All handmade, these snakewood inlay lines are bordered with a fine black/white/black line, 8mm wide [so also 5/16″ for US users], 1-1.2mm thick, 500+ mm long.
The intensity/consistency of the figure necessarily varies, which is why I offer 2 grades. ‘AAA’ refers to the lines made from the material nearest the edge of the log and features the most consistent and fine figure. ‘A’ represents the lines made from further in the log, which are slightly less contrasty and more variation in colour. Still beautiful though!
Advice on fitting smartBoxmaker 8mm inlay lines:
NB: I will be adding more material plus images to this very soon.
thickness: these lines are typically between 1.0mm and 1.2mm thick – I usually cut a groove about 0.2mm less deep than the line, therefore leaving around 0.2mm proud to be removed when the lines are all in place.
width: they are actually between 8 mm and 8.1 mm wide so they might need a very small amount of adjusting to fit into an 8mm groove. I normally slightly taper them by sanding their edges gently at a slight angle on a small sanding board until they just slip into place.
First cut all pieces slightly over length [3-4mm?] with a small, sharp razor saw and a mitre block. Number them so you know where they go and which way round.
Then form a perfect mitre with two pieces at one corner using a small disc sander and a 45˚ fence – adjust the fence if necessary.
– every time you trim a piece using the disc sander it will create a little fur on the end of the line – this must be trimmed off to ensure that the faces of the trimmed lines go together properly.
Adjust the position of these two pieces so that the black and white lines line up around the corner exactly.
Tape one piece firmly in place. Remove the loose piece and repeat at its opposite end, carefully setting up a second reference in the same way and tape this third piece in place.
Now you have your first piece, slightly over length, with a perfect mitre reference at each end. Mark the correct length accurately on the loose piece, trim back to the mark using the disc sander, check fit and glue in place.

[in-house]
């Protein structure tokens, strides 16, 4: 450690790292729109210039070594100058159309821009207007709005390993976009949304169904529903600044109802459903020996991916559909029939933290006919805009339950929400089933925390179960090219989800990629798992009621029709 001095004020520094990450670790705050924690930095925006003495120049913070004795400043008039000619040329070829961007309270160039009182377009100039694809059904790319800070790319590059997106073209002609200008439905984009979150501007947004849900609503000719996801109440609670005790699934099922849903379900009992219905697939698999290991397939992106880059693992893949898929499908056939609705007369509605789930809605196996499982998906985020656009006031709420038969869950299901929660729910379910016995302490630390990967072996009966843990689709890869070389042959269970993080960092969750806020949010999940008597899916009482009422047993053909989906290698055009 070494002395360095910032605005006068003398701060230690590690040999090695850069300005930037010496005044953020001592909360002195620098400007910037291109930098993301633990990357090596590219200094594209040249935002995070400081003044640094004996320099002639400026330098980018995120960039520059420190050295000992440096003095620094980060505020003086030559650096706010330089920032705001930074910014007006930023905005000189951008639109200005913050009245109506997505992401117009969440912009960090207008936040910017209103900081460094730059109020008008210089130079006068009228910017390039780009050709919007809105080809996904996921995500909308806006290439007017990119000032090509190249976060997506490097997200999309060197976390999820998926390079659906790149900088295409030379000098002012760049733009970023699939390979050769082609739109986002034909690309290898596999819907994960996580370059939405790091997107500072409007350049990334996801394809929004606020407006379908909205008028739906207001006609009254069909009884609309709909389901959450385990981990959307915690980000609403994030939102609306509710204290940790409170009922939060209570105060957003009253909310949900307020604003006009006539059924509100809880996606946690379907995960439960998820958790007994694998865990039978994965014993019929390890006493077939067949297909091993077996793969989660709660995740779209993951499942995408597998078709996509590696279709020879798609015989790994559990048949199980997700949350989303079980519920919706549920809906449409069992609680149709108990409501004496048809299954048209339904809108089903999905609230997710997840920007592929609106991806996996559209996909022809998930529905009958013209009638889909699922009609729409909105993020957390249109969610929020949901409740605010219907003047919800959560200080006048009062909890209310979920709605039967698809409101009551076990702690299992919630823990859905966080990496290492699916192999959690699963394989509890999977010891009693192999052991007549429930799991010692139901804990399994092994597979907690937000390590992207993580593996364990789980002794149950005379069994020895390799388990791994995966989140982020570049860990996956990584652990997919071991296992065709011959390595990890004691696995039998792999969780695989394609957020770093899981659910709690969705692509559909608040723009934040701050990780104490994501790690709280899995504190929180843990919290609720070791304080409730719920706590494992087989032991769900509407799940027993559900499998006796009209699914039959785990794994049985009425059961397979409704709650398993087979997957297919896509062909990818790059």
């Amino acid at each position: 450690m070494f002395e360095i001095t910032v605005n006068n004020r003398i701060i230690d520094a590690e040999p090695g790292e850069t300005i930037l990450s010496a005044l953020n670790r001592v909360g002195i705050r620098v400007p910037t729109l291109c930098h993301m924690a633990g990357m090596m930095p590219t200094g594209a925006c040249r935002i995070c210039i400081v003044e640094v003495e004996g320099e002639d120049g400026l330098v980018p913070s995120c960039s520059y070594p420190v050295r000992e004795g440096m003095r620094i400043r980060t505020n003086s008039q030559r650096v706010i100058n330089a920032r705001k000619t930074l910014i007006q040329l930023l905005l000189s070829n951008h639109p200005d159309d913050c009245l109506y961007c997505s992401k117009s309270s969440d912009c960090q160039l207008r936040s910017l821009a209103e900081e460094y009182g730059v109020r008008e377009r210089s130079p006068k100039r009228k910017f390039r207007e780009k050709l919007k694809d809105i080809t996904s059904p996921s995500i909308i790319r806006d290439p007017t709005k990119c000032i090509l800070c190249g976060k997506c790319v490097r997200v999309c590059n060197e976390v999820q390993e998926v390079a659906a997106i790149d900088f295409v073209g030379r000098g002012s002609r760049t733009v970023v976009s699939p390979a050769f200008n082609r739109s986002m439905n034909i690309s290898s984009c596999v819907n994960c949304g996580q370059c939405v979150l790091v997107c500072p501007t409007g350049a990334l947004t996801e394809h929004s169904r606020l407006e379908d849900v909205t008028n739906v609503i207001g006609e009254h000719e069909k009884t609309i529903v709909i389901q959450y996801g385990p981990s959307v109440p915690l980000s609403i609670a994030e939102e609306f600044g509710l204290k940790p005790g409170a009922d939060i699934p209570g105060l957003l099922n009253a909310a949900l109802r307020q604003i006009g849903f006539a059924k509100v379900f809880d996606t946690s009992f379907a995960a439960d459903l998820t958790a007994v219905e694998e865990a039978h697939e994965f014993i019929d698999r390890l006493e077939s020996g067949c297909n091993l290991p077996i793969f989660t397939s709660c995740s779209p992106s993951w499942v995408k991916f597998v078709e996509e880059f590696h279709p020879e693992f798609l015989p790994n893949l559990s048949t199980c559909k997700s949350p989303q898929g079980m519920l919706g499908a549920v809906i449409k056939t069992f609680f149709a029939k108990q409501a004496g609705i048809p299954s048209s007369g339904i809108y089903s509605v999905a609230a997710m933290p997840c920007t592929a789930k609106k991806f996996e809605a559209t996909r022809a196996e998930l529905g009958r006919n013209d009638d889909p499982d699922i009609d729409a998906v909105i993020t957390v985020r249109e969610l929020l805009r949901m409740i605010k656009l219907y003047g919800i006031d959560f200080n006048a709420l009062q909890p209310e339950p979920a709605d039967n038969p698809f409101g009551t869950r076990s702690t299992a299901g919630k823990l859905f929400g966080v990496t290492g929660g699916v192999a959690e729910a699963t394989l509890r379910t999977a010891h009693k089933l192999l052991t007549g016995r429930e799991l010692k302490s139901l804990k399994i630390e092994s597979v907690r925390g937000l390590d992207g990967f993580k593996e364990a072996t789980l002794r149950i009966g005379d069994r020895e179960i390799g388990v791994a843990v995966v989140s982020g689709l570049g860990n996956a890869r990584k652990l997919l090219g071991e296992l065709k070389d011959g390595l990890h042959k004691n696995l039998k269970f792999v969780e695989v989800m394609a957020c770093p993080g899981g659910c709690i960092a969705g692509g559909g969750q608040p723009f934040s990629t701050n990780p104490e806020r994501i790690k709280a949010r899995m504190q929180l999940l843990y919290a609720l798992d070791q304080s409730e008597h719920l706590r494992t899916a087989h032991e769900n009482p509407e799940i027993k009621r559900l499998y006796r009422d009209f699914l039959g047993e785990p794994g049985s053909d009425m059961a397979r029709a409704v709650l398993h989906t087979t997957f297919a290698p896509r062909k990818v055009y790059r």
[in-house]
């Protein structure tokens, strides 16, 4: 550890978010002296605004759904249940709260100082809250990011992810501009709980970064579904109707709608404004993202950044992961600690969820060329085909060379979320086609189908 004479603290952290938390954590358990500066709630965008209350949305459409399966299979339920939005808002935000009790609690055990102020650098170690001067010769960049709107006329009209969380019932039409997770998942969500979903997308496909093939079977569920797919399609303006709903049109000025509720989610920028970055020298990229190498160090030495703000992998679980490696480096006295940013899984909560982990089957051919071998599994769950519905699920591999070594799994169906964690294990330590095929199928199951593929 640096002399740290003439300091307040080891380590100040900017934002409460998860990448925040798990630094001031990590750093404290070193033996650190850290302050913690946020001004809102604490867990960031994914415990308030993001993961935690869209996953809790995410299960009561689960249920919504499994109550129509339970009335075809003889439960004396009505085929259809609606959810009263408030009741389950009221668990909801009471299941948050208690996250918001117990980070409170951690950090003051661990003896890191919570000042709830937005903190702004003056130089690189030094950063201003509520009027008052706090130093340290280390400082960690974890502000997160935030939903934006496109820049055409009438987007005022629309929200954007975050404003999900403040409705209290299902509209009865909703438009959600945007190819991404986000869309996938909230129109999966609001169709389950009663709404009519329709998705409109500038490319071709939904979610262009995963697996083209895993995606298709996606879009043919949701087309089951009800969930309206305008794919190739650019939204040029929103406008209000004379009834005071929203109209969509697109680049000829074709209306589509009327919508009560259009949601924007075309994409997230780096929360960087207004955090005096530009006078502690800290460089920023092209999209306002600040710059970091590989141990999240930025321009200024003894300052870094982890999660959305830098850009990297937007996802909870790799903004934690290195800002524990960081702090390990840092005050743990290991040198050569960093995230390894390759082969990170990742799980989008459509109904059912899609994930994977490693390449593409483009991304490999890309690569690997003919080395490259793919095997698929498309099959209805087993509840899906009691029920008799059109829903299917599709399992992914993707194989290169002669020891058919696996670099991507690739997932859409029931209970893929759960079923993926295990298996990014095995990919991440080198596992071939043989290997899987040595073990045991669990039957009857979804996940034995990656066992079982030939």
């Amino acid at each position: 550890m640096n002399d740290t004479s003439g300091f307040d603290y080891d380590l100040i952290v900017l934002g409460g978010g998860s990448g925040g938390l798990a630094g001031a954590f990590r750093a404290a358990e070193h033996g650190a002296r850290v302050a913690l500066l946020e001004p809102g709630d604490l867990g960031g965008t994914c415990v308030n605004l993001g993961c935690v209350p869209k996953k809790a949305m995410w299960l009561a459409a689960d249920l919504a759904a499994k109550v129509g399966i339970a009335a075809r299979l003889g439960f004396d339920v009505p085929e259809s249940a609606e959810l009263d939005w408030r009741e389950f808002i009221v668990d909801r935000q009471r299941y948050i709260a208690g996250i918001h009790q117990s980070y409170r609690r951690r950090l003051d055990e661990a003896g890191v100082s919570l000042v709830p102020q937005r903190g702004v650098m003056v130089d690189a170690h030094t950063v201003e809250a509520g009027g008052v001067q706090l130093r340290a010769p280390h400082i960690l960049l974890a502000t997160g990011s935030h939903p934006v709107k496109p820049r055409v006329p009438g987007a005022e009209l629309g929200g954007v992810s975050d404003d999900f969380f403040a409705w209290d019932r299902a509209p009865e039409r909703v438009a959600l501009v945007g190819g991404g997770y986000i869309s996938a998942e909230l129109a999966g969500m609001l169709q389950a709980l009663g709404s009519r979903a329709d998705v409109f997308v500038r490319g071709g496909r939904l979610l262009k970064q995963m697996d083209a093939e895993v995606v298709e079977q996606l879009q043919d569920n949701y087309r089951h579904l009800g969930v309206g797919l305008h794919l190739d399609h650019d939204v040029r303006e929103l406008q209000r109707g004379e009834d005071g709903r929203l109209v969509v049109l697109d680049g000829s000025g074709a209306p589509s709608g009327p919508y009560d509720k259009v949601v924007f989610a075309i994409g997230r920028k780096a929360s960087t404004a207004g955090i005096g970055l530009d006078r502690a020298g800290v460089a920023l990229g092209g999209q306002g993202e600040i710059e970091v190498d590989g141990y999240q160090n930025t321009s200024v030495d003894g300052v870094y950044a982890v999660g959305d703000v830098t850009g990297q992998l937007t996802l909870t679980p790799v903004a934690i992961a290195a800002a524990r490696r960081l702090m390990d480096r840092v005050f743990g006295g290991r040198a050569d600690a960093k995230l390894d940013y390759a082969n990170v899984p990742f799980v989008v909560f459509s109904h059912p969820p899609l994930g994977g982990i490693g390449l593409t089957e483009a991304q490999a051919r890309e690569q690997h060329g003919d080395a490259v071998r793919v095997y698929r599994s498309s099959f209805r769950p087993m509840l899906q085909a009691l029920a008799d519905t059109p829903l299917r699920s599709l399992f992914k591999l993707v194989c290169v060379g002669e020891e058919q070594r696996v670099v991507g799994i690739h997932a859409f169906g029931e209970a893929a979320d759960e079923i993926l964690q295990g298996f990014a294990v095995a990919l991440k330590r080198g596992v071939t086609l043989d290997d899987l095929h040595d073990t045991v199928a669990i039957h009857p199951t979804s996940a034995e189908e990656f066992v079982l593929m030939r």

This is piece one fitted. If you’re right handed it’s best to proceed anti-clockwise, always trimming to length to a mark at the right hand end of a piece – if you’re left handed, work around clockwise always marking and trimming at the left hand end of the pieces.
Whichever direction you’re working in, one end of your first fitted piece will give you the starting reference for piece two as you work around the box – you will then need one more reference taped in place at the orther end of this piece, then trim and fit in place as before. Repeat for piece three, and by the time you come to piece four you will already have a reference at each end: trim to length and fit.
– pieces should remain overlength until they are trimmed to exact length between two ‘fixed’ reference pieces. Pieces should be glued in place as soon as they’re trimmed to length, and ‘fixed’ means either taped in place or already glued.
I usually level these lines with a well sharpened cabinet scraper, sanding creates muddy coloured dust that can contaminate highly contrasting woods.
– when sharpening a scraper make sure the edge is as smooth, straight and square as it can be – a good analogy is the back of a chisel or plane iron. When burnishing don’t use too much pressure and only a very little angle.